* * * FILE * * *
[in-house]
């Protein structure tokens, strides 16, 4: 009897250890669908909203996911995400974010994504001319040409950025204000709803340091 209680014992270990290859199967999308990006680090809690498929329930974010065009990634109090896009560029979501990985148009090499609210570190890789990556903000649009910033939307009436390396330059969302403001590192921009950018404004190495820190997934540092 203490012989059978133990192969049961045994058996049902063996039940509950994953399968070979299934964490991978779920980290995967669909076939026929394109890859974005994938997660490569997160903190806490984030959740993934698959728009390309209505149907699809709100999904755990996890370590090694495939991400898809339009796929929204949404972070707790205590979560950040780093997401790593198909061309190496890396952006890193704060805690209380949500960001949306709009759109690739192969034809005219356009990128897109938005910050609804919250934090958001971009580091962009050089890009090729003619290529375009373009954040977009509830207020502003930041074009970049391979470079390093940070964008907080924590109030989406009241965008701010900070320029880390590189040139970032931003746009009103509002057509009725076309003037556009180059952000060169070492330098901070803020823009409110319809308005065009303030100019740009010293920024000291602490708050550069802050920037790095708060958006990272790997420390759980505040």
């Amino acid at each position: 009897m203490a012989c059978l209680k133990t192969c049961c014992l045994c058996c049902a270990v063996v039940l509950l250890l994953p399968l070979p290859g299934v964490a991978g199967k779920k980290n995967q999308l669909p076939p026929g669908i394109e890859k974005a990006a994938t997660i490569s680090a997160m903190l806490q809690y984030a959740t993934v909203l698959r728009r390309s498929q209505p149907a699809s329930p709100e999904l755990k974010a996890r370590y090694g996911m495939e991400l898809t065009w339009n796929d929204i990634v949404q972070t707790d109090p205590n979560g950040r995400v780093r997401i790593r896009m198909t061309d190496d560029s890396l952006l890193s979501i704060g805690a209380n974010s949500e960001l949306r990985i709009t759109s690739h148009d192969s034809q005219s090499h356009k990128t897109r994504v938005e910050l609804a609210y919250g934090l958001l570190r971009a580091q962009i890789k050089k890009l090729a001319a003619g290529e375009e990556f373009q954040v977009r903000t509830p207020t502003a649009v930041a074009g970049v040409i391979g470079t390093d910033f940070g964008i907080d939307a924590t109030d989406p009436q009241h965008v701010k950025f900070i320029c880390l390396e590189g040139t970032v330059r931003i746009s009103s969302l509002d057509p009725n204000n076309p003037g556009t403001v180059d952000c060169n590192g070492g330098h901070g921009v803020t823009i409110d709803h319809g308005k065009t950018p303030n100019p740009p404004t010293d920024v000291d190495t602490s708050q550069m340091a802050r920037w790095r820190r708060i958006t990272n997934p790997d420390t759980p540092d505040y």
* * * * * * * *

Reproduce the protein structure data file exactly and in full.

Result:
[in-house]
């Protein structure tokens, strides 16, 4: 009897250890669908909203996911995400974010994504001319040409950025204000709803340091 209680014992270990290859199967999308990006680090809690498929329930974010065009990634109090896009560029979501990985148009090499609210570190890789990556903000649009910033939307009436390396330059969302403001590192921009950018404004190495820190997934540092 203490012989059978133990192969049961045994058996049902063996039940509950994953399968070979299934964490991978779920980290995967669909076939026929394109890859974005994938997660490569997160903190806490984030959740993934698959728009390309209505149907699809709100999904755990996890370590090694495939991400898809339009796929929204949404972070707790205590979560950040780093997401790593198909061309190496890396952006890193704060805690209380949500960001949306709009759109690739192969034809005219356009990128897109938005910050609804919250934090958001971009580091962009050089890009090729003619290529375009373009954040977009509830207020502003930041074009970049391979470079390093940070964008907080924590109030989406009241965008701010900070320029880390590189040139970032931003746009009103509002057509009725076309003037556009180059952000060169070492330098901070803020823009409110319809308005065009303030100019740009010293920024000291602490708050550069802050920037790095708060958006990272790997420390759980505040």
């Amino acid at each position: 009897m203490a012989c059978l209680k133990t192969c049961c014992l045994c058996c049902a270990v063996v039940l509950l250890l994953p399968l070979p290859g299934v964490a991978g199967k779920k980290n995967q999308l669909p076939p026929g669908i394109e890859k974005a990006a994938t997660i490569s680090a997160m903190l806490q809690y984030a959740t993934v909203l698959r728009r390309s498929q209505p149907a699809s329930p709100e999904l755990k974010a996890r370590y090694g996911m495939e991400l898809t065009w339009n796929d929204i990634v949404q972070t707790d109090p205590n979560g950040r995400v780093r997401i790593r896009m198909t061309d190496d560029s890396l952006l890193s979501i704060g805690a209380n974010s949500e960001l949306r990985i709009t759109s690739h148009d192969s034809q005219s090499h356009k990128t897109r994504v938005e910050l609804a609210y919250g934090l958001l570190r971009a580091q962009i890789k050089k890009l090729a001319a003619g290529e375009e990556f373009q954040v977009r903000t509830p207020t502003a649009v930041a074009g970049v040409i391979g470079t390093d910033f940070g964008i907080d939307a924590t109030d989406p009436q009241h965008v701010k950025f900070i320029c880390l390396e590189g040139t970032v330059r931003i746009s009103s969302l509002d057509p009725n204000n076309p003037g556009t403001v180059d952000c060169n590192g070492g330098h901070g921009v803020t823009i409110d709803h319809g308005k065009t950018p303030n100019p740009p404004t010293d920024v000291d190495t602490s708050q550069m340091a802050r920037w790095r820190r708060i958006t990272n997934p790997d420390t759980p540092d505040y």